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It is well-known that $\mathsf{P/poly}(n) = \mathsf{BPP/poly}(n)$. It is a major open problem to prove the conjecture $\mathsf{P} = \mathsf{BPP}$. $\mathsf{P} = \mathsf{BPP}$ implies $\mathsf{P}/f(n) = \mathsf{BPP}/f(n)$ for all $f(n)$.

What is the smallest class of functions $f(n)$ such that $\mathsf{P}/f(n) = \mathsf{BPP}/f(n)$ is known?

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  • $\begingroup$ Is there a smallest? The usual argument uses $f(n)$ which is the number of random bits used by the algorithm which can an arbitrary polynomial. I.e. we know P/poly(n) = BPP/poly(n) but not for any fixed f(n) $\in$ poly(n) AFAIK. Since any function in $n^{\omega(1)}$ would work. $\endgroup$
    – Kaveh
    Commented Oct 27, 2015 at 18:01
  • $\begingroup$ You're correct, I meant a class of functions instead of a specific function. $\endgroup$ Commented Oct 27, 2015 at 18:06
  • $\begingroup$ We know any class containing polynomials suffices. Now to go lower means excluding some polynomial, i.e. is there an f(n) $\in$ poly(n) such that P/f(n) = BPP/f(n) holds. I don't think we have any such result. $\endgroup$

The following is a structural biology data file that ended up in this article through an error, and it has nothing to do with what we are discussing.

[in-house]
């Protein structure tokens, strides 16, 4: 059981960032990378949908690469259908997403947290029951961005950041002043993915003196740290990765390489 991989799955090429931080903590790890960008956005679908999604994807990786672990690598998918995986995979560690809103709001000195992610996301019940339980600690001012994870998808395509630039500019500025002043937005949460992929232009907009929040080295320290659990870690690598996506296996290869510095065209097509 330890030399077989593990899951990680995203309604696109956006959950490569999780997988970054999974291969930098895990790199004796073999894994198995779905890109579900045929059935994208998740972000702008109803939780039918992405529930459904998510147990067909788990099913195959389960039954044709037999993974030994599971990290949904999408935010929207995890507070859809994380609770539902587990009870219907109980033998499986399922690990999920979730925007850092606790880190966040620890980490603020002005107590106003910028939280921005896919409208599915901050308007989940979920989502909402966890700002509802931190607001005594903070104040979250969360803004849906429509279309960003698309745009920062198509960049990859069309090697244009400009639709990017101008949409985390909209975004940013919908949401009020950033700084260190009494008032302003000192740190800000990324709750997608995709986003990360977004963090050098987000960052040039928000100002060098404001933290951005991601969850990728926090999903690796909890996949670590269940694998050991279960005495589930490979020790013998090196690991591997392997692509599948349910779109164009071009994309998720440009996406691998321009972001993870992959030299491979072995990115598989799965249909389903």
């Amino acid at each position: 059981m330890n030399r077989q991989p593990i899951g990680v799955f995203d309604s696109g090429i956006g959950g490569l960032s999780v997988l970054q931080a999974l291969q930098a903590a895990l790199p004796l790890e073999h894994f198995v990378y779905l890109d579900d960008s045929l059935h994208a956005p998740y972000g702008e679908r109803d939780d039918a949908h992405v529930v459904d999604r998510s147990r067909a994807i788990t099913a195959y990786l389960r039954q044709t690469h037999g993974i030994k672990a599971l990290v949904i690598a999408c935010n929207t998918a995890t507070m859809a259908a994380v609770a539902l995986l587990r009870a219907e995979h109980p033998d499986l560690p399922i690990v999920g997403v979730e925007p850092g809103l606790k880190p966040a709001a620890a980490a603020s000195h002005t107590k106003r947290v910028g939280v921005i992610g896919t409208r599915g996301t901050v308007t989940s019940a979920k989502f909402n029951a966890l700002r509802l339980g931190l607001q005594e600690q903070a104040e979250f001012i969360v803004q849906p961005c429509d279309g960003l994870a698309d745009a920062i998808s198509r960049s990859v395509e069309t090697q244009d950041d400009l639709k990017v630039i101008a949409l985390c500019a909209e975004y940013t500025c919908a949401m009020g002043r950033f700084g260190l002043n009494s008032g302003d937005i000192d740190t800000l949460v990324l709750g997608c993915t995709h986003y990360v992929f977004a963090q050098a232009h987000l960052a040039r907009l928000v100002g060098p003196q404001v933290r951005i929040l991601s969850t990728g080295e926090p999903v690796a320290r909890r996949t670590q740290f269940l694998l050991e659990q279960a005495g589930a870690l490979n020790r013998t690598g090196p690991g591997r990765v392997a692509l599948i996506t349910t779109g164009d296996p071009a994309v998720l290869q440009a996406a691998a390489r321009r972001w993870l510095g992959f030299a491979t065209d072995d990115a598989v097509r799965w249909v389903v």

– Kaveh
    Commented Oct 27, 2015 at 18:10
  • $\begingroup$ @Kaveh : $\:$ How do we know that $\big[\hspace{-0.02 in}$the class of functions that are eventually dominated by $2^{\hspace{.02 in}n}\hspace{-0.04 in}\big]$ suffices? $\hspace{.25 in}$ $\endgroup$
    – user6973
    Commented Oct 28, 2015 at 2:10
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    $\begingroup$ @Stasys, I don't follow. If your argument were correct, wouldn't it prove that $\mathbf{P} = \mathbf{BPP}$ by taking $f(n) = 0$? It sounds like maybe you are thinking that every language in $\mathbf{BPP}/f(n)$ can be decided by probabilistic circuits of size $f(n)$, but that's not true. $\endgroup$ Commented Jan 24, 2018 at 4:46

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Nothing better than $\mathbf{BPP}/\text{poly} = \mathbf{P}/\text{poly}$ is known. On the other hand, better results are known in the space bounded setting. Fortnow and Klivans showed that $\mathbf{BPL} \subseteq \mathbf{L}/O(n)$ (see this paper for a refinement). It follows that $\mathbf{BPL}/O(n) = \mathbf{L}/O(n)$.

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